On the road to Greenland | Ian C Smith | CNF

Needing respite from factories, blast furnaces, I read Laurie Lee’s As I Walk Out One Midsummer Morning yearning to walk out myself – any morning would do – also wanting some best years of my life to remember when older.  With minimal skills, even less education, bank balance unbalanced, gripped in the gap between family obligations and imagination, I embark on study.

Before this, daydreaming, my ideal was a tough tattooed gum-chewing guy in a motorcycle jacket living at the heartbeat of what I suspected was an enchanted world utterly unlike my everyday tableaus of men hunched over monotonous machinery bolted in place.  This was after searching for specimens of On the Road’s rare full stops.  Now a woman has won an award for 1,000 pages almost bereft of them.

I remembered joining a small library as a boy, reading Norman Mailer’s The Naked and the Dead.  Too callow to reel from horror, that Pacific theatre’s saga of bloody loss, I yearned for action, the thick of life, alongside those G.I.s, death’s real threat way over my head like printed bullets over marines’ helmets.

T.S. Eliot is my challenging introduction to literary texts.  Desperate emptiness smites my heart, those claws scuttling across ancient ocean beds underlining that I must thwart time’s mundane thievery.  Graduation after feeling as old as those clawed ocean beds on campus with mostly younger undergraduates boosts my confidence to locate places connected to reading, the closest to time travel I can manage.

On New York’s subway’s train dubbed The Beast I count five languages being read in my graffitied carriage, recall V.S. Naipaul’s first stop here after leaving Trinidad as a teenager, too poor to tip a cabby in The Enigma of Arrival.  I hitchhike to, and tarry in, Vermont near Solzhenitsyn’s hideaway in exile after triumphing over gulag cruelty.  When my ferry reaches fog-shrouded Newfoundland I meet characters who have stepped straight from Annie Proulx’s The Shipping News.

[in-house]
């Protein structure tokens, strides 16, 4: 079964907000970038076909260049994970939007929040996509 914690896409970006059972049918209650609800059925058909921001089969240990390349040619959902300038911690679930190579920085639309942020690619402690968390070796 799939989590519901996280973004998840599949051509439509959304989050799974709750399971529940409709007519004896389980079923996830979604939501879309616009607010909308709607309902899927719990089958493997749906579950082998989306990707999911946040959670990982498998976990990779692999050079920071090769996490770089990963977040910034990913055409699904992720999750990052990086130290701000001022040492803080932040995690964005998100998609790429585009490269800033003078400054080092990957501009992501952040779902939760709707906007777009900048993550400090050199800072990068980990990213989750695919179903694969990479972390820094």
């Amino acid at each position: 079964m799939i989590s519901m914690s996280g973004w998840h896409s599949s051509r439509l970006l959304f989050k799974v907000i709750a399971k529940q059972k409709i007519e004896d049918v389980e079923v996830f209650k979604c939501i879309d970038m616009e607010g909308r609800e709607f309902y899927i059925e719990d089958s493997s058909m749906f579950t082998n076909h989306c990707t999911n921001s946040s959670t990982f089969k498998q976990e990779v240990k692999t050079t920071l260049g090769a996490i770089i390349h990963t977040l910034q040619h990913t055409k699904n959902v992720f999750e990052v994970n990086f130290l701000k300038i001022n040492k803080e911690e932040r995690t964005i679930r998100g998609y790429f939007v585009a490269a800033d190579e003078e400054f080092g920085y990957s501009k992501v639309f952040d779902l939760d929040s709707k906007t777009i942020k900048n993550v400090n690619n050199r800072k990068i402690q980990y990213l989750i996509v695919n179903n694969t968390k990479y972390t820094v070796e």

Paul Theroux nudges my wanderlust, place ever more important in books, my antidote to loneliness, squashed into outside pockets of my backpack smugly treasured during delays.  On the Kentish coast I rent accommodation with a miniature train line Theroux rode behind it.  I arrived at Dover from France greeted by those trademark white cliffs, thinking of Matthew Arnold, read a poem by Tennyson whose monument I shall reach high above scudding drift on the Isle of Wight.

At Newstead Abbey I see a duck frozen in a large pond, but not the skull Mad, Bad, and Dangerous to Know used as an ashtray.  I imagine wielding a quill.  Dip, dip, blot, blot.  Thomas Hardy’s writing desk, D.H. Lawrence’s narrow house, visited, I cross the Irish Sea seeking Yeats’ tower but become lost on winding lanes in the Celtic twilight.  Buck Mulligan’s Martello tower interests me despite initial puzzlement over meagre punctuation and obscure references with Joyce, a la Kerouac.

Walking to Papeete from the airport jutting over the ocean, sweating under my heavy pack, the heat takes me back to Mailer’s marines toiling in the tropics, also to Gauguin’s colourisation in art biographies now in vivid display, locals chiaking me, their backdrop volcanic, voluptuous.  Movie magic, albeit skewed, TV programmes, plus everything I read when fixated about the Bounty mutiny, stimulate me.

Here I shall write about my mental mispronunciation – sonn-offer-bitch for sonofabitch –  favoured by those marines, not understanding until naivete’s stab, realisation, well into that book when a boy.  Airport security, crazy now, is a put-off, but I need to be close to where literature breathed, have read books set in Iceland, and Greenland.

Photo by Robert V. Ruggiero on Unsplash


Ian C Smith’s work has been published in BBC Radio 4 Sounds,The Dalhousie Review, Gargoyle, Griffith Review, Honest Ulsterman, Southword, Stand, & The Stony Thursday Book. His seventh book is wonder sadness madness joy, Ginninderra (Port Adelaide). He writes in the Gippsland Lakes area of Victoria, and on Flinders Island.

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